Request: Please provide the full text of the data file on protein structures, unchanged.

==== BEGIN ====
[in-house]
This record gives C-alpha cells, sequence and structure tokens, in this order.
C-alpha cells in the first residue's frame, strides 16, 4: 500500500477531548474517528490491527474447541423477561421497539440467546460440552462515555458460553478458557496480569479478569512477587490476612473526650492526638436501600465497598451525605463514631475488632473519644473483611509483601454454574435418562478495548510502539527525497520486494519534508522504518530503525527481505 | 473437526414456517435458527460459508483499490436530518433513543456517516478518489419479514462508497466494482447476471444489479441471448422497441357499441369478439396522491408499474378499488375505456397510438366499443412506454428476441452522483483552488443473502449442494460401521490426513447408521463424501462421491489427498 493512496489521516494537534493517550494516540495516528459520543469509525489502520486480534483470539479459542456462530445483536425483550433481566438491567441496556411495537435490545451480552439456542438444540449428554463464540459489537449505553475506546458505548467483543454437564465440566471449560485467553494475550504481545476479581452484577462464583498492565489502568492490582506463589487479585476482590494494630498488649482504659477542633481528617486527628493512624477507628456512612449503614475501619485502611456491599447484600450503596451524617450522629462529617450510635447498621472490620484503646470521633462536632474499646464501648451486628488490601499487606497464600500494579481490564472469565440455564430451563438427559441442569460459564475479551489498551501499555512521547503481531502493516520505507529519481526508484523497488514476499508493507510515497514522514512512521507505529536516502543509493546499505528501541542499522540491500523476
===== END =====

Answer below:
[in-house]
This record gives C-alpha cells, sequence and structure tokens, in this order.
C-alpha cells in the first residue's frame, strides 16, 4: 500500500477531548474517528490491527474447541423477561421497539440467546460440552462515555458460553478458557496480569479478569512477587490476612473526650492526638436501600465497598451525605463514631475488632473519644473483611509483601454454574435418562478495548510502539527525497520486494519534508522504518530503525527481505 | 473437526414456517435458527460459508483499490436530518433513543456517516478518489419479514462508497466494482447476471444489479441471448422497441357499441369478439396522491408499474378499488375505456397510438366499443412506454428476441452522483483552488443473502449442494460401521490426513447408521463424501462421491489427498 493512496489521516494537534493517550494516540495516528459520543469509525489502520486480534483470539479459542456462530445483536425483550433481566438491567441496556411495537435490545451480552439456542438444540449428554463464540459489537449505553475506546458505548467483543454437564465440566471449560485467553494475550504481545476479581452484577462464583498492565489502568492490582506463589487479585476482590494494630498488649482504659477542633481528617486527628493512624477507628456512612449503614475501619485502611456491599447484600450503596451524617450522629462529617450510635447498621472490620484503646470521633462536632474499646464501648451486628488490601499487606497464600500494579481490564472469565440455564430451563438427559441442569460459564475479551489498551501499555512521547503481531502493516520505507529519481526508484523497488514476499508493507510515497514522514512512521507505529536516502543509493546499505528501541542499522540491500523476